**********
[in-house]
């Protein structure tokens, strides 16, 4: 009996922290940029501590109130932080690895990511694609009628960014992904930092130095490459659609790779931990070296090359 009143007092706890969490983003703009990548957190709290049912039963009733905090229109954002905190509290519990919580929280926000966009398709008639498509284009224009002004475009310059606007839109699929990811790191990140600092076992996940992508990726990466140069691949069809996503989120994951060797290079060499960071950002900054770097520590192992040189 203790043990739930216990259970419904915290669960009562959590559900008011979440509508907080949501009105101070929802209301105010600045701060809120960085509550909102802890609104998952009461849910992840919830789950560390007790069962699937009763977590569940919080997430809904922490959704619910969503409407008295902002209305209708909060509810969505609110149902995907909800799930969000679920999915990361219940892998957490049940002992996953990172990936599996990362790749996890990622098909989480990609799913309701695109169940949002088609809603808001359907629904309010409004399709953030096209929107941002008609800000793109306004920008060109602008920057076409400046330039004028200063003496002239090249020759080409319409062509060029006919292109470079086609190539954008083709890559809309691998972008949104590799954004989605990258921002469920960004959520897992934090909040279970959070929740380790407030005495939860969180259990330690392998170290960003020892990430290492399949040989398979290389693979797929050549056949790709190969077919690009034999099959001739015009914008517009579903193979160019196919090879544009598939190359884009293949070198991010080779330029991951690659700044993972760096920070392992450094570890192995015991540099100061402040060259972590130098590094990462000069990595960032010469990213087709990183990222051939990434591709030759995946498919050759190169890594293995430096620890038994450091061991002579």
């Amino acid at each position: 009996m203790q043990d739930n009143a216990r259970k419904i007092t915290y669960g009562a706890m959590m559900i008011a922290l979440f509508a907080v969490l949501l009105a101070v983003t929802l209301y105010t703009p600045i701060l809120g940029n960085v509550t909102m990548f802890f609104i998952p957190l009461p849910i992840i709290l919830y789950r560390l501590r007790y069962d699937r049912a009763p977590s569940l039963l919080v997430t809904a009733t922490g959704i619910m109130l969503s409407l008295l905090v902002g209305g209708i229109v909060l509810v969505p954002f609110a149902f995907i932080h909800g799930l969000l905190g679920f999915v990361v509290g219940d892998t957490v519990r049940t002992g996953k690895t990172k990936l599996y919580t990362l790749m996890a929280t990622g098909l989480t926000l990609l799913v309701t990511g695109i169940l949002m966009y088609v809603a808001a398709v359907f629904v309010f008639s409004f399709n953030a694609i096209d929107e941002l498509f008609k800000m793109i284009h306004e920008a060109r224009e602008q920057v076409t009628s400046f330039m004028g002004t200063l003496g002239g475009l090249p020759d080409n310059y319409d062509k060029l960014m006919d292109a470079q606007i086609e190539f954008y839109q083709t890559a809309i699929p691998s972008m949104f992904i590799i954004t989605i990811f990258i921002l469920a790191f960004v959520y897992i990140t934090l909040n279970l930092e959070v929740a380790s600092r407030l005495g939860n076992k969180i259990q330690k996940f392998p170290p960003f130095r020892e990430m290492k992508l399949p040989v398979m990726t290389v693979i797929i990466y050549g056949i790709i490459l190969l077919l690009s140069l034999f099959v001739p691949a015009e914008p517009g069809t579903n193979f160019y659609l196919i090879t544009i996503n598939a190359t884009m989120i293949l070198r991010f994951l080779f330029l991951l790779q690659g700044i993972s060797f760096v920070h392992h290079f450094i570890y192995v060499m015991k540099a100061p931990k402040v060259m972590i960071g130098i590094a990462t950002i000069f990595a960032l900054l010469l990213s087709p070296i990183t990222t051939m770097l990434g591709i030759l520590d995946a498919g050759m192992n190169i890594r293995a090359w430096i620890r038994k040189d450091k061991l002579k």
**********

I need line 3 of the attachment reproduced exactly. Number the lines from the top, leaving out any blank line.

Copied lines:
């Amino acid at each position: 009996m203790q043990d739930n009143a216990r259970k419904i007092t915290y669960g009562a706890m959590m559900i008011a922290l979440f509508a907080v969490l949501l009105a101070v983003t929802l209301y105010t703009p600045i701060l809120g940029n960085v509550t909102m990548f802890f609104i998952p957190l009461p849910i992840i709290l919830y789950r560390l501590r007790y069962d699937r049912a009763p977590s569940l039963l919080v997430t809904a009733t922490g959704i619910m109130l969503s409407l008295l905090v902002g209305g209708i229109v909060l509810v969505p954002f609110a149902f995907i932080h909800g799930l969000l905190g679920f999915v990361v509290g219940d892998t957490v519990r049940t002992g996953k690895t990172k990936l599996y919580t990362l790749m996890a929280t990622g098909l989480t926000l990609l799913v309701t990511g695109i169940l949002m966009y088609v809603a808001a398709v359907f629904v309010f008639s409004f399709n953030a694609i096209d929107e941002l498509f008609k800000m793109i284009h306004e920008a060109r224009e602008q920057v076409t009628s400046f330039m004028g002004t200063l003496g002239g475009l090249p020759d080409n310059y319409d062509k060029l960014m006919d292109a470079q606007i086609e190539f954008y839109q083709t890559a809309i699929p691998s972008m949104f992904i590799i954004t989605i990811f990258i921002l469920a790191f960004v959520y897992i990140t934090l909040n279970l930092e959070v929740a380790s600092r407030l005495g939860n076992k969180i259990q330690k996940f392998p170290p960003f130095r020892e990430m290492k992508l399949p040989v398979m990726t290389v693979i797929i990466y050549g056949i790709i490459l190969l077919l690009s140069l034999f099959v001739p691949a015009e914008p517009g069809t579903n193979f160019y659609l196919i090879t544009i996503n598939a190359t884009m989120i293949l070198r991010f994951l080779f330029l991951l790779q690659g700044i993972s060797f760096v920070h392992h290079f450094i570890y192995v060499m015991k540099a100061p931990k402040v060259m972590i960071g130098i590094a990462t950002i000069f990595a960032l900054l010469l990213s087709p070296i990183t990222t051939m770097l990434g591709i030759l520590d995946a498919g050759m192992n190169i890594r293995a090359w430096i620890r038994k040189d450091k061991l002579k």